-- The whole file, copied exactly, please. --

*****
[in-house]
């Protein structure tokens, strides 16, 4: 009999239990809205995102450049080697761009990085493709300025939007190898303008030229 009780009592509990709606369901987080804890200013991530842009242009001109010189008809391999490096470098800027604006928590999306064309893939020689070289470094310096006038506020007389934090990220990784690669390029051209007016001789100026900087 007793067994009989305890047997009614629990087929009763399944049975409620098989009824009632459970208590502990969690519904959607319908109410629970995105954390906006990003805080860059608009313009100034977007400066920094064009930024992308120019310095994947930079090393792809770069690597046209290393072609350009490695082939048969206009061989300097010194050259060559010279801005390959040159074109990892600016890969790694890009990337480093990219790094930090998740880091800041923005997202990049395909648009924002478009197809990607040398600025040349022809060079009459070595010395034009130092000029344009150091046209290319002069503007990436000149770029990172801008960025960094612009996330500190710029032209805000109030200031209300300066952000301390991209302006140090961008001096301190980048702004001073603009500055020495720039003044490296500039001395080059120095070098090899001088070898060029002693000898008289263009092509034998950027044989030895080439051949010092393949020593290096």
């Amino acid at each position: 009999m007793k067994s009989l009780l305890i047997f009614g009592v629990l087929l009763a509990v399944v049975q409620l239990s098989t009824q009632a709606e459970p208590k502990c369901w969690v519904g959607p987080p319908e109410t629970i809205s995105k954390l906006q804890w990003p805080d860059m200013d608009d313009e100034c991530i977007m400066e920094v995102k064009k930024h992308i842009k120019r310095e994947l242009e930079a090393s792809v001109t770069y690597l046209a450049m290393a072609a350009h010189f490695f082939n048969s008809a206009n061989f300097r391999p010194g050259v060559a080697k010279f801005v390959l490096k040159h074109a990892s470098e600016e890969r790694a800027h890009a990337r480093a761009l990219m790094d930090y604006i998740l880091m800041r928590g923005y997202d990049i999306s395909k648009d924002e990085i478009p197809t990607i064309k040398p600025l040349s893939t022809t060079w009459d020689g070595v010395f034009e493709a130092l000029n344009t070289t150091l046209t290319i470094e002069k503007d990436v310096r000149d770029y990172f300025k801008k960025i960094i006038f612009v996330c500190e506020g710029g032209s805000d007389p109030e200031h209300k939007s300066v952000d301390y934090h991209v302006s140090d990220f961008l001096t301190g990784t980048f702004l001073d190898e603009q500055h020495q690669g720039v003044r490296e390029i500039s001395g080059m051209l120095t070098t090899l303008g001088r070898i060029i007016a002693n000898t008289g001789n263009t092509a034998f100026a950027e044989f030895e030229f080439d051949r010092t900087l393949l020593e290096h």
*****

[in-house]
């Protein structure tokens, strides 16, 4: 009999239990809205995102450049080697761009990085493709300025939007190898303008030229 009780009592509990709606369901987080804890200013991530842009242009001109010189008809391999490096470098800027604006928590999306064309893939020689070289470094310096006038506020007389934090990220990784690669390029051209007016001789100026900087 007793067994009989305890047997009614629990087929009763399944049975409620098989009824009632459970208590502990969690519904959607319908109410629970995105954390906006990003805080860059608009313009100034977007400066920094064009930024992308120019310095994947930079090393792809770069690597046209290393072609350009490695082939048969206009061989300097010194050259060559010279801005390959040159074109990892600016890969790694890009990337480093990219790094930090998740880091800041923005997202990049395909648009924002478009197809990607040398600025040349022809060079009459070595010395034009130092000029344009150091046209290319002069503007990436000149770029990172801008960025960094612009996330500190710029032209805000109030200031209300300066952000301390991209302006140090961008001096301190980048702004001073603009500055020495720039003044490296500039001395080059120095070098090899001088070898060029002693000898008289263009092509034998950027044989030895080439051949010092393949020593290096």
């Amino acid at each position: 009999m007793k067994s009989l009780l305890i047997f009614g009592v629990l087929l009763a509990v399944v049975q409620l239990s098989t009824q009632a709606e459970p208590k502990c369901w969690v519904g959607p987080p319908e109410t629970i809205s995105k954390l906006q804890w990003p805080d860059m200013d608009d313009e100034c991530i977007m400066e920094v995102k064009k930024h992308i842009k120019r310095e994947l242009e930079a090393s792809v001109t770069y690597l046209a450049m290393a072609a350009h010189f490695f082939n048969s008809a206009n061989f300097r391999p010194g050259v060559a080697k010279f801005v390959l490096k040159h074109a990892s470098e600016e890969r790694a800027h890009a990337r480093a761009l990219m790094d930090y604006i998740l880091m800041r928590g923005y997202d990049i999306s395909k648009d924002e990085i478009p197809t990607i064309k040398p600025l040349s893939t022809t060079w009459d020689g070595v010395f034009e493709a130092l000029n344009t070289t150091l046209t290319i470094e002069k503007d990436v310096r000149d770029y990172f300025k801008k960025i960094i006038f612009v996330c500190e506020g710029g032209s805000d007389p109030e200031h209300k939007s300066v952000d301390y934090h991209v302006s140090d990220f961008l001096t301190g990784t980048f702004l001073d190898e603009q500055h020495q690669g720039v003044r490296e390029i500039s001395g080059m051209l120095t070098t090899l303008g001088r070898i060029i007016a002693n000898t008289g001789n263009t092509a034998f100026a950027e044989f030895e030229f080439d051949r010092t900087l393949l020593e290096h």